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Lady Grace Mildmay (c. 1552-1620)

Lady Grace Mildmay was a local landowner who made and dispensed medicines for her neighbours. She was a daughter of Sir Henry Sharington of Lacock Abbey, Wiltshire, and was educated at home by a governess. She learned the different branches of housewifery and received some instruction in medical science.

In 1567 she married Sir Anthony Mildmay. The Mildmays were not rich, but Lady Mildmay became known as a hostess and musician. She also dispensed medicines on a large scale. Common remedies were made in batches of ten gallons at a time. One balm apparently contained 159 different seeds, roots, spices and gums, as well as 13 pounds of sugar and nuts, and over 8 gallons of oil, wine and vinegar.

As a ‘lady of the manor’ Grace Mildmay was exceptional. But many of her contemporaries lived similar lives, and would also have thought it their duty to minister to the sick poor. She is famous because of the scale of her efforts and because her papers have survived. The medical papers she left were written for her own use, and for family and friends. They were not just collections of recipes for medicines, but described the causes of diseases and gave medical instructions. Her advice and her medicines were free of charge, and she became renowned for her charity.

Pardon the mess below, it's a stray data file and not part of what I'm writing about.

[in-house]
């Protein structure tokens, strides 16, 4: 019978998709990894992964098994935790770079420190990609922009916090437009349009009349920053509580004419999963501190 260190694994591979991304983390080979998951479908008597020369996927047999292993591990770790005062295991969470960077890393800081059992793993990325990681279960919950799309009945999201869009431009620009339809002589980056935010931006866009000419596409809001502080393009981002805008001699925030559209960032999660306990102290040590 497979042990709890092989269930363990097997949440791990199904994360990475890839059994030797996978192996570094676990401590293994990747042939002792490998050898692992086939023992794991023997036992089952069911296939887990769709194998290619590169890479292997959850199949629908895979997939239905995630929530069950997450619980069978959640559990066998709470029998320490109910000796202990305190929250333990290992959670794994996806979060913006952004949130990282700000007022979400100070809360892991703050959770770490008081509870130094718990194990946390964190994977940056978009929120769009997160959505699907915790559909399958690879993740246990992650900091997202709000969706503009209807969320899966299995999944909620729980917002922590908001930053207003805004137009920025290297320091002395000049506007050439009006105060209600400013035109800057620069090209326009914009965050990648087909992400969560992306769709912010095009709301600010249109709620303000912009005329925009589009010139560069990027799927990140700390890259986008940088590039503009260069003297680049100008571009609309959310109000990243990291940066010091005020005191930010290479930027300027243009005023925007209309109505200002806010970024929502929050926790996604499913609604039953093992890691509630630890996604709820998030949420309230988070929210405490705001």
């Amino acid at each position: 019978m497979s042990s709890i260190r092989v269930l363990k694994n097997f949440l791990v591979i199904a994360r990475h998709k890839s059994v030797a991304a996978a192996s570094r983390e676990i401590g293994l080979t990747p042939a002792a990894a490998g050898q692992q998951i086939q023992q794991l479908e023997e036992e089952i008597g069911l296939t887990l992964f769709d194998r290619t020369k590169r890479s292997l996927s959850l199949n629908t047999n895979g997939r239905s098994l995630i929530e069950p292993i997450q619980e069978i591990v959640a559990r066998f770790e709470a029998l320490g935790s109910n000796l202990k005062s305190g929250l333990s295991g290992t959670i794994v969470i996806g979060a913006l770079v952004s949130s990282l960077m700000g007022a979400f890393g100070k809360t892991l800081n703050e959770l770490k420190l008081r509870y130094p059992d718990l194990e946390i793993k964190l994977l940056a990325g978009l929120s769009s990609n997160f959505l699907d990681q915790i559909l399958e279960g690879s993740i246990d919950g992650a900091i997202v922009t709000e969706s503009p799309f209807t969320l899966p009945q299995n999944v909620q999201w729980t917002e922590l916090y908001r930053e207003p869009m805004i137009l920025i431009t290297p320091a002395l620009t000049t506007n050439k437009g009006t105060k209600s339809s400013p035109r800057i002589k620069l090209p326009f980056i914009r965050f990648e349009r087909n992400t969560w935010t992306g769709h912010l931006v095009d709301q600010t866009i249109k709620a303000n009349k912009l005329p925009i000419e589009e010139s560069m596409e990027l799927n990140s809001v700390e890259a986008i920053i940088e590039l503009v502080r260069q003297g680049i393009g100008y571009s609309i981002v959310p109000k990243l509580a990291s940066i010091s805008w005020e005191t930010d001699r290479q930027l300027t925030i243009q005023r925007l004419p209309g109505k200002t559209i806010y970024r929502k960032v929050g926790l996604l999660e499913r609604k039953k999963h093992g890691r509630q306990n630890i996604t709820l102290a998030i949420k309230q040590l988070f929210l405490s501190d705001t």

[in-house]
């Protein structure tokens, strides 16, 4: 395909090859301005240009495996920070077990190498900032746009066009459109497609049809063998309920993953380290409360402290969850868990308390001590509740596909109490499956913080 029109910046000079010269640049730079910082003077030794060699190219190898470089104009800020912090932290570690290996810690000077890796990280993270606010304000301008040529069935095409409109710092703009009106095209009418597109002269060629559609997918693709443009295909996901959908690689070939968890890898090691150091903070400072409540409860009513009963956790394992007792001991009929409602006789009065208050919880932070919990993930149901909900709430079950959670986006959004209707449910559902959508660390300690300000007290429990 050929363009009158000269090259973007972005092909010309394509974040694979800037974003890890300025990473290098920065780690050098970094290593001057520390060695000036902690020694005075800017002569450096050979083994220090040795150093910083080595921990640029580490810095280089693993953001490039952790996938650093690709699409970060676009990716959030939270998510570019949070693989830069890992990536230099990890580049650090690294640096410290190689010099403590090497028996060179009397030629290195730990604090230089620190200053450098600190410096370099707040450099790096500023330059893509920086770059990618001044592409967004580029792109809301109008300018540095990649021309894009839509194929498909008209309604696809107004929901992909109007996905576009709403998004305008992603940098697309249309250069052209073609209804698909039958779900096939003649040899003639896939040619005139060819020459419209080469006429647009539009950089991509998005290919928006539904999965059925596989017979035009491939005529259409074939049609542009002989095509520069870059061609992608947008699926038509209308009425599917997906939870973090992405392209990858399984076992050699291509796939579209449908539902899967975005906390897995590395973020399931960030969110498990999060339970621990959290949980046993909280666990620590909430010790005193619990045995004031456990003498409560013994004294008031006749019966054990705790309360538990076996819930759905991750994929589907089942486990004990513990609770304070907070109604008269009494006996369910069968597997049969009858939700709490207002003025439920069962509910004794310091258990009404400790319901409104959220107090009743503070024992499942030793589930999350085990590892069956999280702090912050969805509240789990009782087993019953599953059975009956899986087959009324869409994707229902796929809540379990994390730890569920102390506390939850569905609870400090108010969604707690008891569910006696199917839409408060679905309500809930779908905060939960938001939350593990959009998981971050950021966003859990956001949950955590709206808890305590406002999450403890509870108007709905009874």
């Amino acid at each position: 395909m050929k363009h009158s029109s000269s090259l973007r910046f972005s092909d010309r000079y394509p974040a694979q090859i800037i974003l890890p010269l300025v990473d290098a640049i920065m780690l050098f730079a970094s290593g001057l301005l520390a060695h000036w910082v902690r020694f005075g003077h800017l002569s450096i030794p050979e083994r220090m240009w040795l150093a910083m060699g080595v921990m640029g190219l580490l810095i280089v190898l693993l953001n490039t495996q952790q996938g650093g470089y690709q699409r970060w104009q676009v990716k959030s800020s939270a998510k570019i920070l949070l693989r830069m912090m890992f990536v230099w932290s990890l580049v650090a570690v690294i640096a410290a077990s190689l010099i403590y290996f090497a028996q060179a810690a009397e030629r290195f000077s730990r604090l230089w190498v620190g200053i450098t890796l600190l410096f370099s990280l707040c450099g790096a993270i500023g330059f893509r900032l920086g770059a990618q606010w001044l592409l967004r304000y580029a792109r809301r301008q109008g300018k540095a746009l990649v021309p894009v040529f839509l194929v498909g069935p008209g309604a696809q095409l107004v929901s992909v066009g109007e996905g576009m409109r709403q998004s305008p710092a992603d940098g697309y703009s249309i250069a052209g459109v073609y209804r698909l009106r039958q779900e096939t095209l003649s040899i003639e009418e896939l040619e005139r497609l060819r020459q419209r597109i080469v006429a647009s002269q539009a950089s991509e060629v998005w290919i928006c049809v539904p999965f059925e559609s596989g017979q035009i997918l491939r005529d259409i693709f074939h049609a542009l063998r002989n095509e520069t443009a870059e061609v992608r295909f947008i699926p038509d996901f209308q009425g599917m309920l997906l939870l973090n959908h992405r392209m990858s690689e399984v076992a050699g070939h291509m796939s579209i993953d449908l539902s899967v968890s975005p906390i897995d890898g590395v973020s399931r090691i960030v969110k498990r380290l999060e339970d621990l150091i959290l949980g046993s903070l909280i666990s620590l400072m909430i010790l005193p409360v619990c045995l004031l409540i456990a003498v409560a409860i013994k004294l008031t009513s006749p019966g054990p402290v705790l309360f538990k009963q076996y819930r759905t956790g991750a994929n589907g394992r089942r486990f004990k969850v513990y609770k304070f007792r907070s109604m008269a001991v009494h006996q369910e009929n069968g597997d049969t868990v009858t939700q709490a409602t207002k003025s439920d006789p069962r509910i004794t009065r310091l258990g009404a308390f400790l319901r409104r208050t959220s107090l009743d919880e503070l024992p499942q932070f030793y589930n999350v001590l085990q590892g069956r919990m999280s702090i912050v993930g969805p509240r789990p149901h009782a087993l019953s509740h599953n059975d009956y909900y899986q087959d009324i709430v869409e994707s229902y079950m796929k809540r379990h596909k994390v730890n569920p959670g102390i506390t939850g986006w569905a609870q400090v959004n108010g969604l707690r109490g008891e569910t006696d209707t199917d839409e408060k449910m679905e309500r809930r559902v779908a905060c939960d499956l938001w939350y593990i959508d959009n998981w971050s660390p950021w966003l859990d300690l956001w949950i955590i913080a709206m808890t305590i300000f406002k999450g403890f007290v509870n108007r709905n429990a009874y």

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L A Pollock (ed.), With Faith and Physic: the Diary of a Tudor Gentlewoman – Lady Grace Mildmay, 1552-1620 (London: Collins & Brown, 1993)

L A Pollock, ‘Grace Mildmay’, Oxford Dictionary of National Bibliography (Oxford: Oxford University Press 2004-08)